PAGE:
Tag: diversity

Since this is a press dedicated to focusing on inclusion of various abilities, it is important to look at books already out in the market. For this review, I examine eight books with a character in a wheelchair. Some of this feedback is based on my own personal experience as someone in a wheelchair, and the other is focused on the story and publishing aspects of these books.

A Very Special Critter (Look-Look) by Mercer Mayer (1993) 4/5 stars.

A Very Special Critter book coverAside from the title really bothering me and not having anything to do with the story, I liked it. But in the beginning, dad gives advice, which wasn’t the best solution. It would have been better if the main character, who said he’d never met anyone in a wheelchair before, came to the conclusion himself that the new critter wasn’t any different than him. Instead, the dad says on page 5: “’Just because he’s in a wheelchair, doesn’t mean he’s any different than the rest of you. He probably just needs some special help once in awhile.’ I thought that made sense.” Other than that, I liked the perspective angle of another student interacting with the character in the wheelchair, even though he’s the main story, he’s not the main character. I think this shift in storytelling from an able-bodied kid works and it really felt like a kid was experiencing first time interacting with someone in a wheelchair.

Arnie and the New Kid (Arnie) by Nancy Carlson (1992) 2/5 stars.

Arnie and the New Kid book coverThe feel of this story felt boring and sad. Really, it was more about the ability status and not the relationship/friendship aspect, and read like a lesson rather than a story for kids. The thing that bothered me the most was that someone can only be friends/understand someone in a wheelchair, only if you experience the same issues as the person in a wheelchair, and only include them after they know what it’s like being in a wheelchair. I prefer A Very Special Critter by Mayer over this one any day. This was so 90’s attitude of showing the interactions/world perspective of inclusion.

Mama Zooms by Jane Cowen-Fletcher (1995) 5/5 stars.

Mama Zooms book coverThis was so fun and sweet and exciting to read. It was filled with fun stories that made me smile and inspire me to play with a kid. And the ending/overall message was super adorable! I’d probably get this for my kid when the time comes and then we’d create our own Mama zooms story. This is a cute family bonding time of a book.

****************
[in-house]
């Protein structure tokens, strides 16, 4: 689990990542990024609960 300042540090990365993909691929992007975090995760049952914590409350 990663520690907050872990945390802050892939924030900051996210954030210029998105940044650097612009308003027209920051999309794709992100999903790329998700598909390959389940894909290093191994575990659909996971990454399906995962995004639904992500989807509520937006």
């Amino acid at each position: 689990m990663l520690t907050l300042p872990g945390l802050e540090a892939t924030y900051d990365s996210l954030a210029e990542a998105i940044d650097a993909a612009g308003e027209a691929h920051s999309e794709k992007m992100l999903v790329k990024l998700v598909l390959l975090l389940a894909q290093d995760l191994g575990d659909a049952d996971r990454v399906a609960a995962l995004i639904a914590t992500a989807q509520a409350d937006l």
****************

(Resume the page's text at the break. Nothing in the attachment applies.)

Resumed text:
Dad Has a Wheelchair by Ken Jasch (2014) 5/5 stars.

Dad has a Wheelchair book coverTold from a kid perspective and has an educational aspect to it, since it is ASL themed, but in a sweet way from the daughter’s eyes. It goes on to share all the things she does with her dad with rhymes that are cute. Definitely a family creation. I do like the disability aspect and not pushing it away but rather having the kid talk about it in her own way and how she loves the dad bond more than anything. This was just a sweet aspect of goodness.

Zoom! By Robert Munsch (2004) 3/5 stars.

Zoom! book coverThis was a bit too passive for me and the mom seemed to do all of the action and leading the story forward, it would have been so much funner if the main character did all the action like, sorta  in Goldilocks. For example, on page 10: Then Lauretta’s mother said, “Well, how about this? Look at this! A nice new 15-speed wheelchair. It’s fantastic. It’s purple, green, yellow. It costs lots and lots of money.” Even though the text was super weak, the illustrations are the best and made the book hilarious. I liked the concept because it is pretty relatable. The brother bothered me and just thrown in there for something to happen. The ending was not that satisfying and not fully developed; the main character should have led the story.

A Rainbow Of Friends by P.K. Hallinan (2005) 4/5 stars.

A Rainbow of Friends book coverI really enjoyed this book and it had a fun rhyme book feel to it with a sweet story element to it with great inclusion aspects and diversity in friends that didn’t feel forced. My favorite part was the theme of friendship and illustrations that showed a great lesson of being a friend to anyone.



Don’t Call Me Special: A First Look at Disability by Pat Thomas (2002) 2/5 stars.

Don't Call Me Special book coverThe idea behind this is great, but the execution was too adult-driven. Definitely not a story; more like an educated blog post in a book. For example: “When you assume, you are just making a guess. Assuming things about people can hurt their feelings and make them feel very left out.” I really don’t see a kid wanting to pick this book up and interact with it. It’s great the book talks about being different and unique in your own way & explaining how to think/understand things. Like in this example: “Years ago, children with disabilities went to special schools with special teachers. Because of this people started calling them special.” But this feels like an adult jumping around talking about different things without a linear theme that connects all the pages together. A Rainbow of Friends by Hallinan has the same idea and is more exciting & fun to read.

Look Up! by Jung Jin-Ho, Kim My Hyun (Translator) (2016) 3/5 stars.

Look Up! book coverThis was an interesting concept, but it sort of felt flat to me when it could have been a really powerful book with a stronger ending, but still, glad it’s out there and plays with different perspectives. Also, the journey of showing and not showing the main character and even her wheelchair was problematic to me and didn’t make this story memorable at all. But I liked the high and low illustrations to show interactions of the world with the main character.